Entertainment Hive 2020

Yma Sumac, The Peruvian Songbird starring Ali McGregor

Adelaide Cabaret Festival, June 14-16

Review by Honey B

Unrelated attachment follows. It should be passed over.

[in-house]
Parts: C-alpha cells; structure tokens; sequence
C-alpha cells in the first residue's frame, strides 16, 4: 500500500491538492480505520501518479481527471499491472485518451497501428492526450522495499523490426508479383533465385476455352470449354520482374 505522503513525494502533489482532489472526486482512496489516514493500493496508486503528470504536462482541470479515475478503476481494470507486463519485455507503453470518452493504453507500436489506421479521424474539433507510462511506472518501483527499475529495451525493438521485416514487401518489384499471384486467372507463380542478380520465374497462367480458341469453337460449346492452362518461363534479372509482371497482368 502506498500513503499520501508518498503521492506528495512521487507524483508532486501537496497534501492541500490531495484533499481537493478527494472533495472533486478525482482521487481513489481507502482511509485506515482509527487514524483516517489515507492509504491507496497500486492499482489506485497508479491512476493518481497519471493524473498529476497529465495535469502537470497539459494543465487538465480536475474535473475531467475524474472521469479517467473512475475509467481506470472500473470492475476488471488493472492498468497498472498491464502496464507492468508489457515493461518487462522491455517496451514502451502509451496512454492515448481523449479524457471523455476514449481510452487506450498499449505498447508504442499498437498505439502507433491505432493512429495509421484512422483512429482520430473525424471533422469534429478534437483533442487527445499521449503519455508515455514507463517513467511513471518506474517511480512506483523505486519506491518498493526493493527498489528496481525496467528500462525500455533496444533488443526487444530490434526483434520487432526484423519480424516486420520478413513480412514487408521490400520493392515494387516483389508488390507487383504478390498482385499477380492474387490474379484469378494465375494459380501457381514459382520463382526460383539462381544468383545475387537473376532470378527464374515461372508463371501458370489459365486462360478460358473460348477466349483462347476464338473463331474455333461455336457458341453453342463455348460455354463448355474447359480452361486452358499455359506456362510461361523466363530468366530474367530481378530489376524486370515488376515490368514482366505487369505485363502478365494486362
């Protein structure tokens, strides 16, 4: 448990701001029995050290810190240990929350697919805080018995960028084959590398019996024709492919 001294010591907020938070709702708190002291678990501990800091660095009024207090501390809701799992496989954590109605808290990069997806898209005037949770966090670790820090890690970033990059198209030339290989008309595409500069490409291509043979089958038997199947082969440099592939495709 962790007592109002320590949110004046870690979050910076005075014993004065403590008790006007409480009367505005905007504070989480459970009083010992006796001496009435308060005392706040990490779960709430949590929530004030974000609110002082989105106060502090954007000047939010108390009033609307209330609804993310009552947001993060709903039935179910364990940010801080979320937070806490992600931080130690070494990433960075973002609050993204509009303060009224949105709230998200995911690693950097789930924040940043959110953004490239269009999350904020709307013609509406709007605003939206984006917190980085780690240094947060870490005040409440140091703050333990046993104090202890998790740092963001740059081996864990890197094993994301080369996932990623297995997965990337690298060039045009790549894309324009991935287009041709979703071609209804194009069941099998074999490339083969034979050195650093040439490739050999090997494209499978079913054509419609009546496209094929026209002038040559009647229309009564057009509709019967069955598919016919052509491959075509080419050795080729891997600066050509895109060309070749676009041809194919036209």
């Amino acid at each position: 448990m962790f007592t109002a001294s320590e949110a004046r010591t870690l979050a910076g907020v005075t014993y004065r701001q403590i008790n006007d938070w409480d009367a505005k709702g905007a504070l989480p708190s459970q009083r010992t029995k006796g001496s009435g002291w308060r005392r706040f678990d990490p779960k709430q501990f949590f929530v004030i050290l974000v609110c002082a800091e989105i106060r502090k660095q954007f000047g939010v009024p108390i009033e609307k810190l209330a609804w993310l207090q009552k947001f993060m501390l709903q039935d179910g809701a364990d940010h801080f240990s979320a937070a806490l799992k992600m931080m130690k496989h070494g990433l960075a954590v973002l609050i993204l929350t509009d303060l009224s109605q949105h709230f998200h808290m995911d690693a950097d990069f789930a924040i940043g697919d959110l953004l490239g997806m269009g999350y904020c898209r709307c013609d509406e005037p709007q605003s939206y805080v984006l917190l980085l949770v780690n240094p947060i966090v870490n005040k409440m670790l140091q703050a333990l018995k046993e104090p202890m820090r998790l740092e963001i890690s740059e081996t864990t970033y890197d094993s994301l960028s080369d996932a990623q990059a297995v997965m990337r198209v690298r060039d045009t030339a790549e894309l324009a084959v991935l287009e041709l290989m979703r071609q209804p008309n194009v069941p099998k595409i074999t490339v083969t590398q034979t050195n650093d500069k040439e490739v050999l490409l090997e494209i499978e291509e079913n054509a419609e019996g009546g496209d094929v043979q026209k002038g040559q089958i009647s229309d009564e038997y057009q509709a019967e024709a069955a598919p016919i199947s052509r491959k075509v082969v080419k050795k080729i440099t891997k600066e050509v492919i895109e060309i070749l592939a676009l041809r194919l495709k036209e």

Ali McGregor has opened our eyes to the mysteries of famous 1950s recording artist Yma Sumac. In her final year as Adelaide Cabaret Festival artistic director, McGregor has shared her most passionate performance and the remarkable musical story of this intriguing artist in Yma Sumac, The Peruvian Songbird. McGregor first heard Sumac’s ethereal voice in the late 1990s when her record company released a lot of its back catalogue for DJs to remix. Many may unsuspectingly know Sumac’s voice from The Black Eyed Peas track, Hands Up. The opera singer didn’t know if what she was hearing was a human voice, an instrument or a computer trick. It was a human voice. She was intrigued and started to dig further into the life of the South American exotica and mambo singer who started out singing traditional Incan folk songs and had an almost five-octave range. With Sumac on her mind, McGregor befriended her former assistant and ended up buying lot of Sumac’s jewellery and costumes (Sumac passed away in 2008). In fact, McGregor wears this jewellery in the show. This intimate, intriguing and jaw-dropping show is woven around this journey of discovery as McGregor researched Sumac’s legacy. That McGregor can bring Sumac’s voice to life in this show is absolutely thrilling as she reaches the absolute shrill highs, bass lows and everywhere in-between. Surely there are few singers anywhere in the world who can perform a show as demanding and technically difficult as this and McGregor was breathtakingly mesmerising and technically outstanding. McGregor explained that Sumac taught herself to sing by imitating birds and she shows us exactly how on her rendition of Chuncho. But Sumac had bigger dreams than singing with birds in the Peruvian mountains and along with her husband Moises Vivanco and cousin Cholita Rivero the trio moved to New York. Life was not smooth sailing for the little family group as they hit the highs of fame and life came tumbling in around them, but music was the constant in-between the dramas. The production featured a tight six-piece band and two performers, Mikelangelo as Moises and Lily Paskas- Goodfellow as Cholita. McGregor not only used her vocal ability to its full extraordinary capacity, but she looked amazing with several stunning costume changes. This show is exactly what cabaret should be about, it’s intimate storytelling. Not only do we find out about this mysterious and largely forgotten Incan queen, but this was as much about McGregor’s intimate journey. McGregor peeled back the layers of this multifaceted woman and separated the Hollywood fiction from the fact. It’s wonderful to see Yma Sumac take back some of her agency. This is a must see show of the Adelaide Cabaret Festival – get in quick.
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